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The Aviation, The Rise And Fall Of History’s Most Aesthetic Classic Cocktail


We tend to think of crafting  Insta-worthy cocktails as a modern-day mission. But while clouds of dry ice, explosive pops of flavour-filled spheres, foams, gels and visual marvels are definitely more popular in the social media age, the idea of creating cocktails that were designed to please the eyes first and the palate second has definitely been going strong for decades. 

Meet The Aviation, the cocktail that rose to fame then faded into the background, and has become the bane of bartenders all across the world. To find out why, let’s take a turn back through time to 1916 when The Aviation made its first public debut. 

The History Of The Aviation Cocktail

The Aviation first found mention in a book by German-born bartender, Hugo Ensslin called Recipes for Mixed Drinks. Ensslin’s recipe called for: 

  • ⅔ El Bart Gin
  • 2 dashes Crème de Violette
  • ⅓ Fresh Lemon Juice
  • 2 dashes of Maraschino Liqueur

It’s believed that Ensslin himself was the creator of this unique combination and is credited with inventing it while he was working at the Hotel Wallick in New York. His book, and by extension The Aviation rose to fame and then as the prohibition era in the US began, it faded away just as quickly as it came. 

The Second Life Of The Aviation Cocktail

During the prohibition, many classic cocktails lost their way as simpler, more easily accessible ones were made in secret at speakeasies around the country. But once it was over, bartenders were on a mission to bring back all the very best, and the Aviation found itself in print again, this time, in The Savoy Cocktail Book by Harry Craddock. However, Craddock’s recipe had one glaring difference: 

  • ⅓ lemon juice
  • ⅔ dry gin
  • Two dashes of Maraschino
  • Mix thoroughly and strain

He had entirely omitted the use of Creme de Violette. Whether this was intentional, or simply an oversight, nobody knows for sure. Another factor could have been how difficult it was to procure Crème de Violette. It wasn’t a common bar staple and often needed to be stocked simply for this drink and Craddock may have been trying to save his fellow bar-runners the extra hassle. But despite the new recipe, it did bring back the cocktail to many post-prohibition menus and rekindled a love for it and for almost 40 years, bartenders made it according to Craddock’s orders.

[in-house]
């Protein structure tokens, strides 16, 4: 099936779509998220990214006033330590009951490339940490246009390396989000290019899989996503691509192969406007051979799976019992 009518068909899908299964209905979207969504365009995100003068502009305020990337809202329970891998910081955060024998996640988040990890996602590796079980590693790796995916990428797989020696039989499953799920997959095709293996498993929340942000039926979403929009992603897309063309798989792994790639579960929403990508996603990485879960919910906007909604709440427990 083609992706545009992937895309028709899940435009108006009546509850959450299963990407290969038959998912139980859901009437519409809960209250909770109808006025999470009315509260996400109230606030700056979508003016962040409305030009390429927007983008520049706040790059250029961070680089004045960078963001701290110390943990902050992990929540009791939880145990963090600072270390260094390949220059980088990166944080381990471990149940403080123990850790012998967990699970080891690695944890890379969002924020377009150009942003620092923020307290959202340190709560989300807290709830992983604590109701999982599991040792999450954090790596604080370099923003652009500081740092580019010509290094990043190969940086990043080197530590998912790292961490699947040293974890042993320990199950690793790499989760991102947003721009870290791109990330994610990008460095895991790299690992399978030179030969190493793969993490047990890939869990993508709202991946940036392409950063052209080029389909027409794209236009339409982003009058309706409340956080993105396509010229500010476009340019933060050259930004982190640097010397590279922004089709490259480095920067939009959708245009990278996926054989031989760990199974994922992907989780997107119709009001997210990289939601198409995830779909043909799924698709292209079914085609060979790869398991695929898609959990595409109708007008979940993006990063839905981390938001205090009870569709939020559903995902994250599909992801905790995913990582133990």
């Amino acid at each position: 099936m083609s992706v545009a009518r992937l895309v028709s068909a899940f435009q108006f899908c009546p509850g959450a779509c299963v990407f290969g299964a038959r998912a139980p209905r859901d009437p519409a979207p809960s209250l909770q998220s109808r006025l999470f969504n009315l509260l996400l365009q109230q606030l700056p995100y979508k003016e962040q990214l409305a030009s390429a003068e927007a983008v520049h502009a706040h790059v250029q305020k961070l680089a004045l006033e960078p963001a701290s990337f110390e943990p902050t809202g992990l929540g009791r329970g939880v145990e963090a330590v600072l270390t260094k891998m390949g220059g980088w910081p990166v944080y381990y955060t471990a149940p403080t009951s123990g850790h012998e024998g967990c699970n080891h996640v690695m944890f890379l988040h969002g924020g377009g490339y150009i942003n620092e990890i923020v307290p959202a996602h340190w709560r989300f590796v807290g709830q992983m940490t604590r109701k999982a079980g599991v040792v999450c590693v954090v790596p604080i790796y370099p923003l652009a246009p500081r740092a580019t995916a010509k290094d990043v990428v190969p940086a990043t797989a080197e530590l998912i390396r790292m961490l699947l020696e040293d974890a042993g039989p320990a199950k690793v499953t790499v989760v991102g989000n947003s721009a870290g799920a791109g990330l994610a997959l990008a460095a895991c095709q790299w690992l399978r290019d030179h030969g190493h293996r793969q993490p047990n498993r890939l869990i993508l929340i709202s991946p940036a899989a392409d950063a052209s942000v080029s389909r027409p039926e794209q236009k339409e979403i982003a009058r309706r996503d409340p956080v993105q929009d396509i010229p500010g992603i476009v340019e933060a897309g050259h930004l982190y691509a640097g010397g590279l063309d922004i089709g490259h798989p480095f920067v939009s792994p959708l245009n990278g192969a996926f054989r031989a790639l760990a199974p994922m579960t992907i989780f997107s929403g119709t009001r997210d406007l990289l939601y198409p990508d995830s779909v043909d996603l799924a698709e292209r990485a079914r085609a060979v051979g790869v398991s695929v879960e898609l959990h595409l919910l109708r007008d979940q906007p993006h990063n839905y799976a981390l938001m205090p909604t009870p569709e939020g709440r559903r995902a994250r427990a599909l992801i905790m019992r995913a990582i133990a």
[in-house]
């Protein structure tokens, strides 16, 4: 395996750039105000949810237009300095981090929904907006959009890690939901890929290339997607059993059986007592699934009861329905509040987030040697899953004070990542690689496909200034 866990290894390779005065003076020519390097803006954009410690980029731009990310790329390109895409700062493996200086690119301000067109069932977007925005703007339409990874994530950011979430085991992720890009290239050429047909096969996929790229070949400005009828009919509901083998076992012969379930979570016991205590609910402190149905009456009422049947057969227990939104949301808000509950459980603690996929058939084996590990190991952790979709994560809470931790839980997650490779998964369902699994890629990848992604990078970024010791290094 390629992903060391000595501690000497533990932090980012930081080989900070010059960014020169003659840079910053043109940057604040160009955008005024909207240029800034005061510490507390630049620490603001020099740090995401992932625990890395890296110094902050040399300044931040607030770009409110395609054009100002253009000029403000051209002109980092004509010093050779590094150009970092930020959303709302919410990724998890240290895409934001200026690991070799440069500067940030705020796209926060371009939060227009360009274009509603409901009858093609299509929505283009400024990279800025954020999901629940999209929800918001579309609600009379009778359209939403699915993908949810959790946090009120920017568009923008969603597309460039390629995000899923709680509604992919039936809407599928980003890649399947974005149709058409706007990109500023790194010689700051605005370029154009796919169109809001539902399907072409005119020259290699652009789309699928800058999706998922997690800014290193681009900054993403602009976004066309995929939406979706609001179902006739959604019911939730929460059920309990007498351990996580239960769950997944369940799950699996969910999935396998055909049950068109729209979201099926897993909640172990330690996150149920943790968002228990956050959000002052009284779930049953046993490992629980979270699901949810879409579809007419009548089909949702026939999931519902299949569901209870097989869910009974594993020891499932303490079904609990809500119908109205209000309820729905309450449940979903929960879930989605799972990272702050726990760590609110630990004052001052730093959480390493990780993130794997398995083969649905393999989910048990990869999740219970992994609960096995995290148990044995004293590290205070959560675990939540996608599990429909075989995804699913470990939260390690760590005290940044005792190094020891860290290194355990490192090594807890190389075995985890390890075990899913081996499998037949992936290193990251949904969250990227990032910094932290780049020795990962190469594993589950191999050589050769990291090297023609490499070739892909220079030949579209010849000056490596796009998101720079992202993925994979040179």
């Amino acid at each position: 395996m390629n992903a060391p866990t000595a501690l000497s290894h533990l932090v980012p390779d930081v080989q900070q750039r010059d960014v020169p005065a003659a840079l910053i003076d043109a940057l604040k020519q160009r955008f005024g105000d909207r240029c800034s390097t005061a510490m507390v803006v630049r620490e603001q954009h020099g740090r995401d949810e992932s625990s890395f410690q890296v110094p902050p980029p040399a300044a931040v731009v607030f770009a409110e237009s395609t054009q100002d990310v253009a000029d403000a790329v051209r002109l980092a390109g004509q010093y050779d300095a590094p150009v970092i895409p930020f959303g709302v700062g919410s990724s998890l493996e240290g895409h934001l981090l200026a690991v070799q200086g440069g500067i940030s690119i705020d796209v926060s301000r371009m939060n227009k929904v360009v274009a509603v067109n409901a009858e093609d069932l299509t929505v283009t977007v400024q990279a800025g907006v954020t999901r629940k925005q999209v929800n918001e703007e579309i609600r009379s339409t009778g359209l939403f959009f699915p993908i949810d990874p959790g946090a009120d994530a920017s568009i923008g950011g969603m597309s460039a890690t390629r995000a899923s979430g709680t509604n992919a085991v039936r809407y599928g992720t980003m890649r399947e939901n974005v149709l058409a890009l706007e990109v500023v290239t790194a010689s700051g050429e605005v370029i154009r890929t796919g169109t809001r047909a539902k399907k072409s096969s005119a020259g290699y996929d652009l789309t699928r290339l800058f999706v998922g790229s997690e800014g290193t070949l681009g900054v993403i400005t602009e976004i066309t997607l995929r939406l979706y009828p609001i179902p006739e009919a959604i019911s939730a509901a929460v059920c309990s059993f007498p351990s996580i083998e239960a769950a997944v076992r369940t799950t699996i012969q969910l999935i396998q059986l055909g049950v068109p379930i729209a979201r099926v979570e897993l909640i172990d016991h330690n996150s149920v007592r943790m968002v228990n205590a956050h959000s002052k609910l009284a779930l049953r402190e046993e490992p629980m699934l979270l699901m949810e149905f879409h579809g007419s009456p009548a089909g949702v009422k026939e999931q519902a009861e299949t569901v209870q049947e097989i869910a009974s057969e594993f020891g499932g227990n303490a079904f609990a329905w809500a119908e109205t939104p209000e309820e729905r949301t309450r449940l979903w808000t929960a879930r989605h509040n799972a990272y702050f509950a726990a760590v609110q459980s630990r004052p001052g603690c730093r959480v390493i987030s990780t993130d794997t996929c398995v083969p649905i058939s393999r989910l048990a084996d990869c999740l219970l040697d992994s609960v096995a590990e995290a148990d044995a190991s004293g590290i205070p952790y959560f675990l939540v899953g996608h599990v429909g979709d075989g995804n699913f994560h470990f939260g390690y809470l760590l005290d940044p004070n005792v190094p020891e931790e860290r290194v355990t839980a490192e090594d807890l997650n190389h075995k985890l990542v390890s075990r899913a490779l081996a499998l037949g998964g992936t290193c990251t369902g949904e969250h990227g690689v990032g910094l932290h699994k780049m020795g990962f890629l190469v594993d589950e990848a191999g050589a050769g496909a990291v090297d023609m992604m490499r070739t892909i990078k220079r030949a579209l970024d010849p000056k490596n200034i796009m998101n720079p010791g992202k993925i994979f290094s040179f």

How Did The Aviation Cocktail Get Its Name 

One unfortunate side-effect of the new recipe was that the name of the cocktail was now completely irrelevant. The cocktail came about in the early days of air travel, when flying was a privilege reserved for the wealthy – a fashion statement even. In 1917, when The Aviation was crafted, it symbolised the age of aviation and the purple-blue hues reminiscent of cloudless skies. Without the Crème de Violette, the lilac hues were missing and the name was rendered obsolete.

Modern Popularity Of The Aviation Cocktail 

When it came to light that there were two versions of The Aviation, many modern bartenders took up the challenge to recreate the original. The problem was, that even in the present day, acquiring Crème de Violette poses a considerable challenge. For more than forty years, there had been little demand for the liqueur and only since the late 2000s has it become somewhat more accessible. 

However, even when all the necessary ingredients are at your disposal, some bartenders hesitate to add The Aviation to their menus. This comes mainly due to its unusual flavour profile. The presence of juniper notes from the gin, tangy citrus from the lemon, and the syrupy sweetness of maraschino cherry liqueur, coupled with the floral undertones of violets, results in a perplexing collision of flavours. It's essential to be precise with your measurements to ensure a balance between the tart, sweet and herbaceous elements, a finicky process at the best of times. 

The revival of this beautiful blue drink has slowly been drawing attention in the Instagram age and the delicate balance for violets and gin is one that appeals heavily to the era of our modern Gin-naissance. It seems like The Aviation is finally getting its chance to soar again. 

How To Make The Aviation Cocktail


  • 2 oz (60 ml) Gin
  • 0.5 oz (15 ml) Maraschino liqueur
  • 0.25 oz (7.5 ml) Crème de violette
  • 0.75 oz (22.5 ml) Freshly squeezed lemon juice
  • Ice
  • Maraschino cherry, for garnish
  • Lemon twist, for garnish


  • Fill a cocktail shaker with ice to chill the ingredients and the serving glass. Let it sit for a minute or two while you prepare the rest of the cocktail.
  • In a separate mixing glass or cocktail shaker, add the gin, maraschino liqueur, crème de violette, and freshly squeezed lemon juice.
  • Retrieve the chilled cocktail shaker with ice and empty it. Then, strain the mixture from the mixing glass into the chilled shaker.
  • Shake vigorously for about 15-20 seconds until well chilled. This helps blend the ingredients and create a frothy texture.
  • Strain the cocktail into a chilled coupe glass. If you don't have a coupe glass, a martini glass works as well.
  • Garnish your Aviation cocktail with a maraschino cherry. Optionally, you can add a lemon twist for an extra touch of citrus aroma.
  • Serve and enjoy your Aviation cocktail immediately.